Universal Credit advice

The introduction of Universal Credit is bringing changes to the benefit system. The following article explains more about how this may affect you and the payments you receive.


What is Universal Credit?

Universal Credit is a new benefit payment if you’re out of work or on a low income. It's for people of working age and it will help you to be better off in work, start a new job, or work more hours.

The government is combining six separate benefits into one single monthly payment, which will eventually replace most other benefits including:

  • Income support
  • Housing benefit
  • Income-based Job Seeker’s Allowance
  • Income-related Employment Support Allowance
  • Working tax credits
  • Child tax credits
What does it mean to me?
  • Universal Credit will normally be paid in one single payment to one nominated person in your household
  • It will be a monthly payment in arrears, and will be paid on the same date each month
  • It will include your housing cost - even if you’ve had Housing Benefit paid directly to us in the past, your Universal Credit housing cost will be paid direct to you.
  • Personal benefit payments, for example to non-dependants, will still be paid directly to them.
When will I have to move to Universal Credit?

Currently you only have to apply if you have a change in circumstances, which could include the following:

  • If you need to make a new claim, for any of the six benefits listed above, it will now be a new claim for Universal Credit.
  • If you’re receiving Housing Benefit and you move to an address in another local authority area.
How you’ll be paid

Universal Credit is paid differently to current benefits. It will be paid once a month into your bank, building society or credit union account. Any help you get with your rent will be included with your Universal Credit payment and you’ll then pay your landlord yourself. Your payment may be reduced if the Universal Credit benefit cap affects you.

Please note: some types of housing are exempt from these changes so if, for example, you live in supported, or sheltered housing, please speak to us for advice.

The claimant commitment

Once you’ve submitted your claim for Universal Credit, you’ll be asked to go to an interview with a Jobcentre work coach and accept a claimant commitment. This sets out what you have to do to prepare for work or find work. If you’re already working, it may set out what you have to do to find better paid work or work more hours.

What about mixed-age couples?

Where one member of a couple is over Pension Credit age and the other one is under, you will not be able to claim Pension Credit anymore, as a couple.  It is important that you contact the Financial Skills Team at Accord for advice on how the state pension will affect your entitlement to Universal Credit for the younger partner.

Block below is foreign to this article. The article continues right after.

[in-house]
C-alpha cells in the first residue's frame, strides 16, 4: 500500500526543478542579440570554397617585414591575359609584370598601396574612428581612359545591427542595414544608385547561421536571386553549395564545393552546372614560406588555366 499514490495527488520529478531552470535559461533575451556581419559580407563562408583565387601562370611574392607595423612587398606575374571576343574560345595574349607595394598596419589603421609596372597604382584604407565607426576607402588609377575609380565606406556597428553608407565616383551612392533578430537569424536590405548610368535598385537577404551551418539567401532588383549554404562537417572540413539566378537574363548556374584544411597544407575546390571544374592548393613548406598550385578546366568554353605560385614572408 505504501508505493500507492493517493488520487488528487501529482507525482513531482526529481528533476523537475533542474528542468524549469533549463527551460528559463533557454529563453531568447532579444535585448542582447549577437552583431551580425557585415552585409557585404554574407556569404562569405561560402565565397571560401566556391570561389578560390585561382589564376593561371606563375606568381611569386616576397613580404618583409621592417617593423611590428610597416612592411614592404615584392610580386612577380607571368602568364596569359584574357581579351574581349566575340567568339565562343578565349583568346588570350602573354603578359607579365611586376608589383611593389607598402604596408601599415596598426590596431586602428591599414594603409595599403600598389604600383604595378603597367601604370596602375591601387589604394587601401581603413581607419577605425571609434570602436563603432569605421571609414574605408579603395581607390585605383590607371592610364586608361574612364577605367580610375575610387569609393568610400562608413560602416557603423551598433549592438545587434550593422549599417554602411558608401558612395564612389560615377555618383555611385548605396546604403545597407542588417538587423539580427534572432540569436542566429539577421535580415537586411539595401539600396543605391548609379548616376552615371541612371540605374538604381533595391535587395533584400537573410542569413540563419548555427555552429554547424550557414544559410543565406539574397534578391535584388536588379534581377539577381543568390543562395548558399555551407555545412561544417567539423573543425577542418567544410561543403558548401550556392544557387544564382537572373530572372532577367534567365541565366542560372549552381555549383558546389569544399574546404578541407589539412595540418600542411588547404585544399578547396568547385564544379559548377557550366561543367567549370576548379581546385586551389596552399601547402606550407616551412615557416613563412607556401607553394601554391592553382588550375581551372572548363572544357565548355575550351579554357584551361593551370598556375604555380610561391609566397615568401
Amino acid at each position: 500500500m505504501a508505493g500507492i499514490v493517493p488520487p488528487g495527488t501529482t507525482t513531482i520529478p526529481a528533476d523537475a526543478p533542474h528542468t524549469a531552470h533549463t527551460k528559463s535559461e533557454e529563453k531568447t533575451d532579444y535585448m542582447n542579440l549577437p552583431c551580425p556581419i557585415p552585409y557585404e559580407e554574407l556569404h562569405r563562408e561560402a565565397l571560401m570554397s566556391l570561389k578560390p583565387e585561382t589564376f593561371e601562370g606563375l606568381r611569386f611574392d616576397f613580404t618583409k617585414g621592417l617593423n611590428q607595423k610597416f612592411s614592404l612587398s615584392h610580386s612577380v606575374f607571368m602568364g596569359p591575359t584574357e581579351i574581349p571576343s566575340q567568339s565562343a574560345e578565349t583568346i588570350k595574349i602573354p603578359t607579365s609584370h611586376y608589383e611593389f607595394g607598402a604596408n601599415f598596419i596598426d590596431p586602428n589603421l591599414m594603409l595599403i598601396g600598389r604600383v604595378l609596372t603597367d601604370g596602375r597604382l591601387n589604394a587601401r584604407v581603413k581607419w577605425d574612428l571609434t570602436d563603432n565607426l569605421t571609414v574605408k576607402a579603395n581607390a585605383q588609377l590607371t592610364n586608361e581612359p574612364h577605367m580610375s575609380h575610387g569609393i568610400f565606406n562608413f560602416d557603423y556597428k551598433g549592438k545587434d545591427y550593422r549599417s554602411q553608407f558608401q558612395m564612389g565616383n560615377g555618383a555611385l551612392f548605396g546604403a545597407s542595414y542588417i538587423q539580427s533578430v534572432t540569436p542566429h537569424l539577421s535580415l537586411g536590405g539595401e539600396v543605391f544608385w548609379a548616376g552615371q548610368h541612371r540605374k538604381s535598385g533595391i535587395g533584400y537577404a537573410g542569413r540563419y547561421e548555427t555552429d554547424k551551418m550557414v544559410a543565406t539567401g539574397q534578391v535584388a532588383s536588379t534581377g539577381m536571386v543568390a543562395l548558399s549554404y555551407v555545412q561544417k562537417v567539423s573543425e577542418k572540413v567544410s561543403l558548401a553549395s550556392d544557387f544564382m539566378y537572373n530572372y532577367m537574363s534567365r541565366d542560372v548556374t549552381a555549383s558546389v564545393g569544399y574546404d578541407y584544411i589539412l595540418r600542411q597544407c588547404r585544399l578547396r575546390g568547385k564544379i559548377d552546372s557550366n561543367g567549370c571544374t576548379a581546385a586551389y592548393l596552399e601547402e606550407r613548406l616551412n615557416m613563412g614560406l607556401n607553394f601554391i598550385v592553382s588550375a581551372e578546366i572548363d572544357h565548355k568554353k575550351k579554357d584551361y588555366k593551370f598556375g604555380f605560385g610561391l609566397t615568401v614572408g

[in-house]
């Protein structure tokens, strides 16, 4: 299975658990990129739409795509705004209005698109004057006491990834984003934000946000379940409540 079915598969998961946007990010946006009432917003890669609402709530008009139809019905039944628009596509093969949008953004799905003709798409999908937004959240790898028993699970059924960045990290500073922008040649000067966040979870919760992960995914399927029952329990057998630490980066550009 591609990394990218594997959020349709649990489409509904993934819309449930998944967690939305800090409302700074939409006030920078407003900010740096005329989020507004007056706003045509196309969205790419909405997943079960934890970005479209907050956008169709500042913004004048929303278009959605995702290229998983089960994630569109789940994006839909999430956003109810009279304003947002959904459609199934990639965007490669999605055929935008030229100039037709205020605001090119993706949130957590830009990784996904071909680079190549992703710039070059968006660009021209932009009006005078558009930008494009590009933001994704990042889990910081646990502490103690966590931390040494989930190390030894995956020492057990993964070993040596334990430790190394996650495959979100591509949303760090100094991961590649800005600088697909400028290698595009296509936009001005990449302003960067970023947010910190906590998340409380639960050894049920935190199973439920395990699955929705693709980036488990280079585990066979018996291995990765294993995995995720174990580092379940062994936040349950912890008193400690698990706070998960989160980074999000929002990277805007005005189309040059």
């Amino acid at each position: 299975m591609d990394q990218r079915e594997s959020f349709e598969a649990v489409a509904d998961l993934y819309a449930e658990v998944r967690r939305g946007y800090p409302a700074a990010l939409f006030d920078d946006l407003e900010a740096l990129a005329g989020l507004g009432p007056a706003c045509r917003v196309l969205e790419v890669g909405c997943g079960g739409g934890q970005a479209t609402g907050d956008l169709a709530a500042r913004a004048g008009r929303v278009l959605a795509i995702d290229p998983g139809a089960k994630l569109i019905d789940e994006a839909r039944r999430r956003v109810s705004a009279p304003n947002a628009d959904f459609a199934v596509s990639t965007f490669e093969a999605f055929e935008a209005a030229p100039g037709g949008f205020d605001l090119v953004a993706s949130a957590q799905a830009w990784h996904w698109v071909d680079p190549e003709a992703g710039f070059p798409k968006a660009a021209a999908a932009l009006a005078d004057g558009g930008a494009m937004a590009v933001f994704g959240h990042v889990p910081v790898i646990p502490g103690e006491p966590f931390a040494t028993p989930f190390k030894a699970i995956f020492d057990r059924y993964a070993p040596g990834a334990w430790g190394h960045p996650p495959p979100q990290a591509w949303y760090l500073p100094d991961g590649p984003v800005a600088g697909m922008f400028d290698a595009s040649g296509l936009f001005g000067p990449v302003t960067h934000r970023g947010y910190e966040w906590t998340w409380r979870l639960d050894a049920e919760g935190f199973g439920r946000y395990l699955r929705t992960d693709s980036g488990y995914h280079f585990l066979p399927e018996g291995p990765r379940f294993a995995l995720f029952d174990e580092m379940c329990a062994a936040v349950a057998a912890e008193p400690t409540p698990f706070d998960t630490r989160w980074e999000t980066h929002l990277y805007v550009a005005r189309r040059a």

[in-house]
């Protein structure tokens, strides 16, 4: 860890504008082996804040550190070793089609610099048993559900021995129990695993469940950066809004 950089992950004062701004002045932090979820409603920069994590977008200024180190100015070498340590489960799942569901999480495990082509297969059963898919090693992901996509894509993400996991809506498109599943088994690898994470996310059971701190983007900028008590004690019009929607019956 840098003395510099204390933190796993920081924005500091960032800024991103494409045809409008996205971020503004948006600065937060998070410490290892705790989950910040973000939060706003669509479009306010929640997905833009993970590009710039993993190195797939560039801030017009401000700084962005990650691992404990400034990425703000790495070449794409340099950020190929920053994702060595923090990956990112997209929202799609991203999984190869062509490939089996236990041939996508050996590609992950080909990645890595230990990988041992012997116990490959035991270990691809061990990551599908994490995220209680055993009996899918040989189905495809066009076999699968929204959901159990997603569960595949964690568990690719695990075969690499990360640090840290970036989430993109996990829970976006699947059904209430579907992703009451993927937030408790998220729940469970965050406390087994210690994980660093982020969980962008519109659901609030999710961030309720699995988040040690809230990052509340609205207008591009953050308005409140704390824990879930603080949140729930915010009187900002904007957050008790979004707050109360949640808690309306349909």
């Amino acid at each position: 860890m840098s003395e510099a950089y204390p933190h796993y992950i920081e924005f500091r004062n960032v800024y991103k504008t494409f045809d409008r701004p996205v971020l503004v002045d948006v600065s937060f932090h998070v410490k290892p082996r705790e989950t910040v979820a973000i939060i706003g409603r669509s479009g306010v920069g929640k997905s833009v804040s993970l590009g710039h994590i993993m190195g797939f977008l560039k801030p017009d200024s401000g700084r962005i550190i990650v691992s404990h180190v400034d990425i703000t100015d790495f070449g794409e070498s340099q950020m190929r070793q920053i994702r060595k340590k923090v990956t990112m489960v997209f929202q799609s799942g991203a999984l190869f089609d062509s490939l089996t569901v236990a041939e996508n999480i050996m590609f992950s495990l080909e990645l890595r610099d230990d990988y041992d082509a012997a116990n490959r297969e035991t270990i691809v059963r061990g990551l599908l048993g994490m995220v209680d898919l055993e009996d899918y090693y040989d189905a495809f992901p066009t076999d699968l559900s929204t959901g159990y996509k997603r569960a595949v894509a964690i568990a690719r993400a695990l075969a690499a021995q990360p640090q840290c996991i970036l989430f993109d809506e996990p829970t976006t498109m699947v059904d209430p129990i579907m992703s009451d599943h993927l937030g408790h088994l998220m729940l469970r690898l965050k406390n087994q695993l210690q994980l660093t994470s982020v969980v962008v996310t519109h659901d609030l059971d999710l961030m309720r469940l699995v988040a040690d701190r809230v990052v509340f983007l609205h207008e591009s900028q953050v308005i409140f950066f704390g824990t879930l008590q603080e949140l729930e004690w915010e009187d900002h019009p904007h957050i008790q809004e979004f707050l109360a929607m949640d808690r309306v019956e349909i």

Universal Credit does not replace Council Tax Support.

If you are paid Universal Credit and had previously received Council Tax Support benefit, you need to:

  • Inform the local authority of your change and provide the LA with any information requested
  • Make a new claim for Council Tax Support - this will be via a Housing Benefit / Council Tax Support claim form held by the local authority.
How much Council Tax Support will someone on Universal Credit get?

This depends, both on your particular income and circumstances - and also on the way your local authority has decided to assess Council Tax Support for people on Universal Credit. If in doubt contact your local Council Tax department for advice.

If you receive Universal Credit you may be able to get some extra support. Here’s just a few examples:

  • Help with health costs, including prescriptions and dental treatment
  • Free school meals – in England and Wales those Universal Credit claimants who become eligible for free school meals and apply for them, will receive free school meals until the date the child leaves primary/secondary/further education, even if their earned income increases and exceeds the earnings threshold
  • Free early education for two-year-olds
  • Sure Start maternity grants
  • Cold weather payments
  • Support with travel costs to attend job interviews or start work
  • Support with provision of clothing to start work
  • Support with upfront childcare costs until you receive your first wage
  • Additional help towards housing payments if your Universal Credit payment is not enough to pay your rent via the local authority's Discretionary Housing Payment.

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